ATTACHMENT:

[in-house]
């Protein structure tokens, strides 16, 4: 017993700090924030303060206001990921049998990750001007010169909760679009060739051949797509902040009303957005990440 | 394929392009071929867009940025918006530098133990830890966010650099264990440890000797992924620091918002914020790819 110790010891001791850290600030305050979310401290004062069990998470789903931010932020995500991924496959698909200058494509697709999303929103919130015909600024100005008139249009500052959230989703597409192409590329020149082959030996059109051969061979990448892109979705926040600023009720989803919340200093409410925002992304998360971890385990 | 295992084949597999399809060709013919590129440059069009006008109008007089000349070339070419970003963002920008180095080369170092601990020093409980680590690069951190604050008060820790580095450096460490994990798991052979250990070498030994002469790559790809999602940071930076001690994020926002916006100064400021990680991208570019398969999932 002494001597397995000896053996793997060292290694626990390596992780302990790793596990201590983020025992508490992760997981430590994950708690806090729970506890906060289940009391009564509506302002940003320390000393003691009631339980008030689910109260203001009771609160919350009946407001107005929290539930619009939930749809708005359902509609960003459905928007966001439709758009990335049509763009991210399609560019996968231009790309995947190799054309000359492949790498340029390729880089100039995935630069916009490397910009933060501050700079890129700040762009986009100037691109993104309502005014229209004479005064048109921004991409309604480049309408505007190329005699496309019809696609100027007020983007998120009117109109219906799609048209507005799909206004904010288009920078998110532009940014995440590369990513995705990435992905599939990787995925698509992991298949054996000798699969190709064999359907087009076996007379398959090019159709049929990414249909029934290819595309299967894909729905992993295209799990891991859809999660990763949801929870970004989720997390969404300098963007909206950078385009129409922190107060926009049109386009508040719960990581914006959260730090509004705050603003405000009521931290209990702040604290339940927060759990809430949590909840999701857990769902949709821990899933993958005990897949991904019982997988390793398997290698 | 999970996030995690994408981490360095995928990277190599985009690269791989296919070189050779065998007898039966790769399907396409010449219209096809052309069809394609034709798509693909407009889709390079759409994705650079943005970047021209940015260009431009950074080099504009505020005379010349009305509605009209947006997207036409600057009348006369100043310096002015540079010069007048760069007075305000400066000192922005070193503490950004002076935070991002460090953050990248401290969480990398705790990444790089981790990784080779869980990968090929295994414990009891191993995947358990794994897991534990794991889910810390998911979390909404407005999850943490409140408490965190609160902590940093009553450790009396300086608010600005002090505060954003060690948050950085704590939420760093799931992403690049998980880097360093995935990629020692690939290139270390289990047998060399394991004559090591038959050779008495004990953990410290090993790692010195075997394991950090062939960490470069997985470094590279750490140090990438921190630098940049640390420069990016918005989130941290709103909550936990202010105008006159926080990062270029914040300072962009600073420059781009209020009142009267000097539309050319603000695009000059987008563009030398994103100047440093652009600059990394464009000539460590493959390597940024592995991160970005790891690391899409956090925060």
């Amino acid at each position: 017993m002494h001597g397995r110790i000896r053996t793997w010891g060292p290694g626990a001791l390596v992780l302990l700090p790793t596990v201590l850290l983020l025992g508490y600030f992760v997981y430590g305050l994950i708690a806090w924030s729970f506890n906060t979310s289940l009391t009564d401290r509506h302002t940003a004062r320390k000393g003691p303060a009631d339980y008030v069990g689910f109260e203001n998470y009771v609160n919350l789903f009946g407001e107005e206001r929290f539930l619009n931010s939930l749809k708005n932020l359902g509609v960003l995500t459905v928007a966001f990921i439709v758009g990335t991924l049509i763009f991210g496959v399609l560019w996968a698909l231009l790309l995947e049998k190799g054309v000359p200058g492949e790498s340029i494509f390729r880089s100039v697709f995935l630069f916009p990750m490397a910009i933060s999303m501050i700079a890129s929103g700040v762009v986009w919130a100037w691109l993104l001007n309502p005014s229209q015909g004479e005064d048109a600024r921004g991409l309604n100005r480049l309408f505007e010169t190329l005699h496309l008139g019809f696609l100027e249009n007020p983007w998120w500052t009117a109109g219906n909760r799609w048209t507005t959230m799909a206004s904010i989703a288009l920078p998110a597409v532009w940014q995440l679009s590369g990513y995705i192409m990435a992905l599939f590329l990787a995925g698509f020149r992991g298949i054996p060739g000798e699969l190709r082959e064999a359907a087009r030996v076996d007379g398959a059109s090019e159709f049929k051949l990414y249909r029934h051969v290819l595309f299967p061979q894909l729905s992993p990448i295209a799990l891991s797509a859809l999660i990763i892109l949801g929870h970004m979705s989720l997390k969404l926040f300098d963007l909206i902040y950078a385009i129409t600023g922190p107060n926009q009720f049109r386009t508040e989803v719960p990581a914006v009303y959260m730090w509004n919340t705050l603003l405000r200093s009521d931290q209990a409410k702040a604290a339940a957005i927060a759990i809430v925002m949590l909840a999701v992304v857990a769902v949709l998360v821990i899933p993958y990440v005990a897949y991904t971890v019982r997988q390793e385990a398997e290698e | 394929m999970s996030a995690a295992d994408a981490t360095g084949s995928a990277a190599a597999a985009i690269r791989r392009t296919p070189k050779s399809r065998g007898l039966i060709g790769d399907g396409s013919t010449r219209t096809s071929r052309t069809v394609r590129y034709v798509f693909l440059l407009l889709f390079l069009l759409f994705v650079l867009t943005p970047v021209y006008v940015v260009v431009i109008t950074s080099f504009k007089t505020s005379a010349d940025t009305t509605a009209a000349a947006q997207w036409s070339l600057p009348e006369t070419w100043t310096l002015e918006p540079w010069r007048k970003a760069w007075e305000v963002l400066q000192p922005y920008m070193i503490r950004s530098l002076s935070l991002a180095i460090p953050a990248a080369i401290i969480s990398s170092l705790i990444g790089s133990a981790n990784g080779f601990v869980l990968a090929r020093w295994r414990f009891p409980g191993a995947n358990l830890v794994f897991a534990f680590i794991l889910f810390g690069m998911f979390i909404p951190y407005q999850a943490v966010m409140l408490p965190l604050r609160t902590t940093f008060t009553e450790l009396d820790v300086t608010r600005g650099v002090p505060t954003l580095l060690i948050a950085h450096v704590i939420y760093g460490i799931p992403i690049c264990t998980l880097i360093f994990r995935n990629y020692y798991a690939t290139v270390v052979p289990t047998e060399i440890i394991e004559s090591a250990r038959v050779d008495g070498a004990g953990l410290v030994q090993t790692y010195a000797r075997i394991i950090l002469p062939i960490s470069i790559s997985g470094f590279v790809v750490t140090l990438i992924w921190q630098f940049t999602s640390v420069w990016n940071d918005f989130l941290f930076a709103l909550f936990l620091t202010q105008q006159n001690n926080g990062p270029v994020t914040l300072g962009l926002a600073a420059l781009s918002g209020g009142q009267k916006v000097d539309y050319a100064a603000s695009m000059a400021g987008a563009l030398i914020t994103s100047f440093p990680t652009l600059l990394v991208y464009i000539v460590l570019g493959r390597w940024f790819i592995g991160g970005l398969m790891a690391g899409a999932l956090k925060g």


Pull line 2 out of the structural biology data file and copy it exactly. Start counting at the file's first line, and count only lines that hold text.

């Protein structure tokens, strides 16, 4: 017993700090924030303060206001990921049998990750001007010169909760679009060739051949797509902040009303957005990440 | 394929392009071929867009940025918006530098133990830890966010650099264990440890000797992924620091918002914020790819 110790010891001791850290600030305050979310401290004062069990998470789903931010932020995500991924496959698909200058494509697709999303929103919130015909600024100005008139249009500052959230989703597409192409590329020149082959030996059109051969061979990448892109979705926040600023009720989803919340200093409410925002992304998360971890385990 | 295992084949597999399809060709013919590129440059069009006008109008007089000349070339070419970003963002920008180095080369170092601990020093409980680590690069951190604050008060820790580095450096460490994990798991052979250990070498030994002469790559790809999602940071930076001690994020926002916006100064400021990680991208570019398969999932 002494001597397995000896053996793997060292290694626990390596992780302990790793596990201590983020025992508490992760997981430590994950708690806090729970506890906060289940009391009564509506302002940003320390000393003691009631339980008030689910109260203001009771609160919350009946407001107005929290539930619009939930749809708005359902509609960003459905928007966001439709758009990335049509763009991210399609560019996968231009790309995947190799054309000359492949790498340029390729880089100039995935630069916009490397910009933060501050700079890129700040762009986009100037691109993104309502005014229209004479005064048109921004991409309604480049309408505007190329005699496309019809696609100027007020983007998120009117109109219906799609048209507005799909206004904010288009920078998110532009940014995440590369990513995705990435992905599939990787995925698509992991298949054996000798699969190709064999359907087009076996007379398959090019159709049929990414249909029934290819595309299967894909729905992993295209799990891991859809999660990763949801929870970004989720997390969404300098963007909206950078385009129409922190107060926009049109386009508040719960990581914006959260730090509004705050603003405000009521931290209990702040604290339940927060759990809430949590909840999701857990769902949709821990899933993958005990897949991904019982997988390793398997290698 | 999970996030995690994408981490360095995928990277190599985009690269791989296919070189050779065998007898039966790769399907396409010449219209096809052309069809394609034709798509693909407009889709390079759409994705650079943005970047021209940015260009431009950074080099504009505020005379010349009305509605009209947006997207036409600057009348006369100043310096002015540079010069007048760069007075305000400066000192922005070193503490950004002076935070991002460090953050990248401290969480990398705790990444790089981790990784080779869980990968090929295994414990009891191993995947358990794994897991534990794991889910810390998911979390909404407005999850943490409140408490965190609160902590940093009553450790009396300086608010600005002090505060954003060690948050950085704590939420760093799931992403690049998980880097360093995935990629020692690939290139270390289990047998060399394991004559090591038959050779008495004990953990410290090993790692010195075997394991950090062939960490470069997985470094590279750490140090990438921190630098940049640390420069990016918005989130941290709103909550936990202010105008006159926080990062270029914040300072962009600073420059781009209020009142009267000097539309050319603000695009000059987008563009030398994103100047440093652009600059990394464009000539460590493959390597940024592995991160970005790891690391899409956090925060």